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One day a month, a guy by the name of Robert Christenson takes a walk in L.A.’s Westwood Village. His mission in life, he says, is to learn more about the city surrounding him and to observe its characters: “[People] that are living a different life than the average — not the way most people are.”
“I live on a block in Westwood that’s sort of like an after-hours club, and I always try to walk through there. I’m always amazed how many people live in the middle of the city,” he says.
“Westwood Village has a lot of characters. It’s very close to Koreatown, and a lot of the people are really different. I like to see how they live. You see a lot of really interesting people.”
A few days later, he has what he calls a “mixed bag” of observations, and he decides to write them down in an article titled, “Westwood Walk.” He posts it on his blog, “Westwood Walk,” and it’s picked up by a variety of people around Los Angeles.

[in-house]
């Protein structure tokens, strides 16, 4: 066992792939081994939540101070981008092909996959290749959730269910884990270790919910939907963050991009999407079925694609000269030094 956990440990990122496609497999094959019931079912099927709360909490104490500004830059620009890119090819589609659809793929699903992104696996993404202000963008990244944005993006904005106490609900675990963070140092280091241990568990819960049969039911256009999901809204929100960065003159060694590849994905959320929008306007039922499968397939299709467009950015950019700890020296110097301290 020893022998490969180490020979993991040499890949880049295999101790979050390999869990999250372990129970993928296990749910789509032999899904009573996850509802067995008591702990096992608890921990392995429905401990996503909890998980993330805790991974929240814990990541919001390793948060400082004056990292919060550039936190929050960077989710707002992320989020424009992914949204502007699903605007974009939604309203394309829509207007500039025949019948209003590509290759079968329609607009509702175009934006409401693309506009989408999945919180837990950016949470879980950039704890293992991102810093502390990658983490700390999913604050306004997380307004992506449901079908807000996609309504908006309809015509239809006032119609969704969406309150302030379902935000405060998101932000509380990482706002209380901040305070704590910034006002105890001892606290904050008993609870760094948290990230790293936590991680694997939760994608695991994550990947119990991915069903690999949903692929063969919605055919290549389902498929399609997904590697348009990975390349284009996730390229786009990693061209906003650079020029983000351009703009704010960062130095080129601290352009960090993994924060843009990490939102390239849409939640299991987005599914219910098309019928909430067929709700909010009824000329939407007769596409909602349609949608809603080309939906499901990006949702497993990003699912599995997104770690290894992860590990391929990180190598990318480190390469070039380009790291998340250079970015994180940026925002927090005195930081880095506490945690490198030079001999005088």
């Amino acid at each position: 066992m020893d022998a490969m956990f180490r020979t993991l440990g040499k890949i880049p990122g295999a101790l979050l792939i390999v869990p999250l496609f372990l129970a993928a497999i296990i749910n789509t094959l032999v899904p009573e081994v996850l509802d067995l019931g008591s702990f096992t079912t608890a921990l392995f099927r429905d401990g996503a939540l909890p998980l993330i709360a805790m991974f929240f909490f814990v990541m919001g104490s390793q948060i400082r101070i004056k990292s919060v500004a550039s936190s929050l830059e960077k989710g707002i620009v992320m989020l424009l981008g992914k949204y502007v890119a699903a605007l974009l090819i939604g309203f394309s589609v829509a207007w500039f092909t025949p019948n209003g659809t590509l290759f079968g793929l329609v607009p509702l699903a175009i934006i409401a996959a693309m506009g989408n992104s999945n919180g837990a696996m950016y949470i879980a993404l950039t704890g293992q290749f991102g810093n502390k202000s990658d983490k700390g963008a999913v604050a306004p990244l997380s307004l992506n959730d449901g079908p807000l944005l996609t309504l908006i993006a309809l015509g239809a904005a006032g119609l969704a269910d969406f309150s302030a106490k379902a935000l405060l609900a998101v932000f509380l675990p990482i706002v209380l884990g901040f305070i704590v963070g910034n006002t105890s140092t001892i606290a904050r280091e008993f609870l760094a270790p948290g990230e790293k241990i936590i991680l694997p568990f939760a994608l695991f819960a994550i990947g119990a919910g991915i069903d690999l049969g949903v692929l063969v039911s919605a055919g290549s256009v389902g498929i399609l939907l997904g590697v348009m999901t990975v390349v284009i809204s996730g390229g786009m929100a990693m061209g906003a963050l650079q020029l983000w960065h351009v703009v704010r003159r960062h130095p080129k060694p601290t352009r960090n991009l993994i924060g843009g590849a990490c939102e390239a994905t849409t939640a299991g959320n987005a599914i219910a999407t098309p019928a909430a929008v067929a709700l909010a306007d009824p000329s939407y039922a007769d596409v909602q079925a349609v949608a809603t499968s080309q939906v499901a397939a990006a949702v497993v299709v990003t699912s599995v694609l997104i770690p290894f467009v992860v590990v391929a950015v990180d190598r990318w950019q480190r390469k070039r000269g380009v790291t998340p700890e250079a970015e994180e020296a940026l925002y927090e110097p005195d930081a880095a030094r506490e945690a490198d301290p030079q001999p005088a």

That article — now archived on the internet — started a conversation that has continued for nearly two years.
For two years, the writer has been writing about the Westwood Walk and about how he’s been surprised by the characters he’s met. What he’s seen, he says, have been a few things: “I’ve seen a lot of people in the Westwood neighborhood who just don’t have the money to live in L.A., for example,” he says.
“I’ve met people who are more white than Asian. I’ve met a lot of people who are homeless. I’ve met a lot of people who have a lot less money than I do. I’ve met a lot of people without a family.”
What he’s seen in that “mixed bag” of observations